I would recommend using the ones that fit your needs the best, but if you are unsure, I would recommend using the inferno and viridis color maps. These were designed specifically to be perceptually uniform and are commonly used in scientific papers. The rainbow color map is not suitable for data visualization, but it is still useful for artistic purposes.

You can easily use these maps by using the sample method on a gradient. This method will return the color at the given ratio. This means that you can simply map your values within the range 0% to 100% and use the result as the color of your data point. Below you can see an example of this technique being used to visualize the Mandelbrot set, inspired by @SeniorMars' experimentation.

Mandelbrot viridis

With the awesome cetz package having more and more plotting features, I cannot wait to see what people will do with Typst, gradients, and data visualization. All of the tools are there, all we now need is for people to experiment and create using them. Science will never have looked so good.

What if we had a standard document format?

Now, it is time to discuss my dwindling sanity brought to you by the PDF standard. As you may know, PDF is a rather old standard, having been around for longer than I have been alive. As such, you would expect that it would have a well-defined and ubiquitous support of its features. Unfortunately, this is far from reality and, as it turns out, PDF readers are a hit or miss when it comes to supporting the features needed to implement gradients in a consistent way. This is why I had to implement a number of workarounds to make sure that gradients would work as expected in most readers.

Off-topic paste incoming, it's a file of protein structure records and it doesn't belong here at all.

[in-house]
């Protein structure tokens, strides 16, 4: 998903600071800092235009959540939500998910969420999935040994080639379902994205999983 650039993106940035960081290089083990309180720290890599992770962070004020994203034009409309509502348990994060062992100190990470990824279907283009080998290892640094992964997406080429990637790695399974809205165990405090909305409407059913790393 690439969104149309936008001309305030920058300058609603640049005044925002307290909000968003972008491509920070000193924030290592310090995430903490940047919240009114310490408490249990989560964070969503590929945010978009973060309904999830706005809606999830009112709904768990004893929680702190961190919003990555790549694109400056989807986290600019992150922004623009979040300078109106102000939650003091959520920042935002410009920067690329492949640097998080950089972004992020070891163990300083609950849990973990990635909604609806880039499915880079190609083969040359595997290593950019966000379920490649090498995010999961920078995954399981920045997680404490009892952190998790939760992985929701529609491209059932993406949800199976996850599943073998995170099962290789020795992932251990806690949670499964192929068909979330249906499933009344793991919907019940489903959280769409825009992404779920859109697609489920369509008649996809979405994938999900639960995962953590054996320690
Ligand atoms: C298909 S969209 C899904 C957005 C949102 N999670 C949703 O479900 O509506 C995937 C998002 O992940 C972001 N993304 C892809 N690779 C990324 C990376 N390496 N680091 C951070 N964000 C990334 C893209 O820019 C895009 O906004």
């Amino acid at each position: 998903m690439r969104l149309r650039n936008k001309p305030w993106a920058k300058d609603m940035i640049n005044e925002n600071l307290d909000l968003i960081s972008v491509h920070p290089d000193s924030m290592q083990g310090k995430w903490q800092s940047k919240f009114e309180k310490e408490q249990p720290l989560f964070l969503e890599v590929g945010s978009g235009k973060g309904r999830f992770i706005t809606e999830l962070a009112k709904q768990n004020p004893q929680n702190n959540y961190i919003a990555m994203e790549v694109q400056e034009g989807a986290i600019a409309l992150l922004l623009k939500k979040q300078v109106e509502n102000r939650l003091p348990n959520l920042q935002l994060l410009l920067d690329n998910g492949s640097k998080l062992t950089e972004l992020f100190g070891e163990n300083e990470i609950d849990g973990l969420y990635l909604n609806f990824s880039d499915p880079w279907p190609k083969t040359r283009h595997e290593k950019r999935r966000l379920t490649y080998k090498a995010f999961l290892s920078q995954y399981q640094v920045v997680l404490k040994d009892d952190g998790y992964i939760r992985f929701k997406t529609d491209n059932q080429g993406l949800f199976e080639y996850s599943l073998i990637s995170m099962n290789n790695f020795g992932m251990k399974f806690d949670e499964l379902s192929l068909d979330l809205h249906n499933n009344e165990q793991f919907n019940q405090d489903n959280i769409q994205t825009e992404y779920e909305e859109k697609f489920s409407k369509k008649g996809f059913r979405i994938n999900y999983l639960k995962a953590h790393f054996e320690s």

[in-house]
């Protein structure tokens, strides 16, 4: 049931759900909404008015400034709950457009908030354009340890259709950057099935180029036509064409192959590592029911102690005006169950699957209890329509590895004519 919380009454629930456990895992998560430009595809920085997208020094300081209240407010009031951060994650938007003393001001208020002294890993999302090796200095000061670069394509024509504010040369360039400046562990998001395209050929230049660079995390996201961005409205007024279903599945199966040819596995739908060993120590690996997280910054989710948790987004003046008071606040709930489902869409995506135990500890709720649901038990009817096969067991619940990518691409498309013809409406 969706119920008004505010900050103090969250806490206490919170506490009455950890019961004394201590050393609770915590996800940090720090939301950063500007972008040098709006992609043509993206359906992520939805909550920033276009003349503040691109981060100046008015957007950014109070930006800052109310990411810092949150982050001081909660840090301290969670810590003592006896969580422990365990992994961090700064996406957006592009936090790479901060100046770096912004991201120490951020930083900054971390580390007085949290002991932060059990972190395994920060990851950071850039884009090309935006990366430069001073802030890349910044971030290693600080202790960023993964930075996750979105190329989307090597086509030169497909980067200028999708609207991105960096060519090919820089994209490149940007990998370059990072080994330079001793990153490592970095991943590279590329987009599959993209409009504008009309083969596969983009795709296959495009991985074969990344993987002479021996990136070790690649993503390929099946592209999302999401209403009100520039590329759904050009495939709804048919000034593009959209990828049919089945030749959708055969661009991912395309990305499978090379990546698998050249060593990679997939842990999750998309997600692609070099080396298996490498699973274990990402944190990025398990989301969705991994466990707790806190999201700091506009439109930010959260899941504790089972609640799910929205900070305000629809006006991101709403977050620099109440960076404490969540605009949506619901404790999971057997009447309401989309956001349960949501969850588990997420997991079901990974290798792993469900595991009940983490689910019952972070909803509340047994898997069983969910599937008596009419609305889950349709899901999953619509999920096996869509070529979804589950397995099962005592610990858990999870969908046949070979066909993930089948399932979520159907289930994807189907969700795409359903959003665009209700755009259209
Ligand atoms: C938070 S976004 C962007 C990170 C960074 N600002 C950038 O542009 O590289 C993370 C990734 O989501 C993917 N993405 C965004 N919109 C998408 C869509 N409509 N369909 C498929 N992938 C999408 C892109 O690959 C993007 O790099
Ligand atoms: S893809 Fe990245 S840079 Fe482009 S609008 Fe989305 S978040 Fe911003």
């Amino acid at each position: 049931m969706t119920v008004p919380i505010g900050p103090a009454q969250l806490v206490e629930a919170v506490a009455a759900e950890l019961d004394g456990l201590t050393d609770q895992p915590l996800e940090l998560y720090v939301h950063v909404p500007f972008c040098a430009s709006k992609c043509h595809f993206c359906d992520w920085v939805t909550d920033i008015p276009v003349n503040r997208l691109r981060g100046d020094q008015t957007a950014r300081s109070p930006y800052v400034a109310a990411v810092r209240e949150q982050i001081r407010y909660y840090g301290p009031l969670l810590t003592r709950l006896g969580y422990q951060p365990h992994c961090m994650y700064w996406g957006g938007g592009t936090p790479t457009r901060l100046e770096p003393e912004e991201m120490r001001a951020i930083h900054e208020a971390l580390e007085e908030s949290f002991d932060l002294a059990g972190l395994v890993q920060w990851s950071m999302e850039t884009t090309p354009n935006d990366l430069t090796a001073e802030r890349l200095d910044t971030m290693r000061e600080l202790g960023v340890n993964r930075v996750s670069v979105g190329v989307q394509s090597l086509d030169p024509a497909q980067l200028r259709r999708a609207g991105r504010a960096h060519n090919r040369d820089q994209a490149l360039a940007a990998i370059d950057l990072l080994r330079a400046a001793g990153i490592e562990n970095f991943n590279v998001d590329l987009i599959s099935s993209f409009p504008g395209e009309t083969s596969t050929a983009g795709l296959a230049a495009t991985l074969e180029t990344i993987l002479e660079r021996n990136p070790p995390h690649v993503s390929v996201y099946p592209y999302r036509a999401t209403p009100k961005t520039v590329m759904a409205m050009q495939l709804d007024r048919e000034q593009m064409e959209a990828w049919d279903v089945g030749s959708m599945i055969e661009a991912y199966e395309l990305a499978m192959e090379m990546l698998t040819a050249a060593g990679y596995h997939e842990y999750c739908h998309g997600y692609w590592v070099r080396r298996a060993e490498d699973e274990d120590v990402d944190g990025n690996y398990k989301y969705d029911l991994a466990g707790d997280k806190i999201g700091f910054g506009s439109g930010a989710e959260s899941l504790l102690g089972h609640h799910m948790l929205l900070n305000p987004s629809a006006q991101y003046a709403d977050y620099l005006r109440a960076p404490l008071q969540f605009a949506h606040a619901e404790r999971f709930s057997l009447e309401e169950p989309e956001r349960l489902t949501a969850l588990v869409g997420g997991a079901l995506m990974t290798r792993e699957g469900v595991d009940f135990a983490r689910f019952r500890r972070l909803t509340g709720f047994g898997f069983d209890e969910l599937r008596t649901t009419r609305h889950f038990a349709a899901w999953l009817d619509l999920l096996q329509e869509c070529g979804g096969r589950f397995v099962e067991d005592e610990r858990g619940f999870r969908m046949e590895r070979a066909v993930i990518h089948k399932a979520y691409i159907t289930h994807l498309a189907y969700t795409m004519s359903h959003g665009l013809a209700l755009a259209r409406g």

The first issue I encountered was that the PDF standard defines color conversion functions in a very unique way. These functions are not allowed to use other functions and are not allowed to use variables which meant programming the entirety of the conversion functions using the stack. This is not a big deal, but it does make the code harder to read and debug. The second issue I encountered was that the code must be wrapped in curly braces { and }. This is not a big deal either, but figuring this out required untold hours of debugging as some readers would work, and others would not. Finally, for some reason, the PDF standard only allows the range of values to be between 0 and 1 when passed to these functions. This is a big deal because it means two things: First, we must normalize all color components before writing them to the file. Second, most readers don't care about this, but some do. Which meant that when working on improved color support, I only encountered this issue much later on, and it took me a while to figure out what was going on.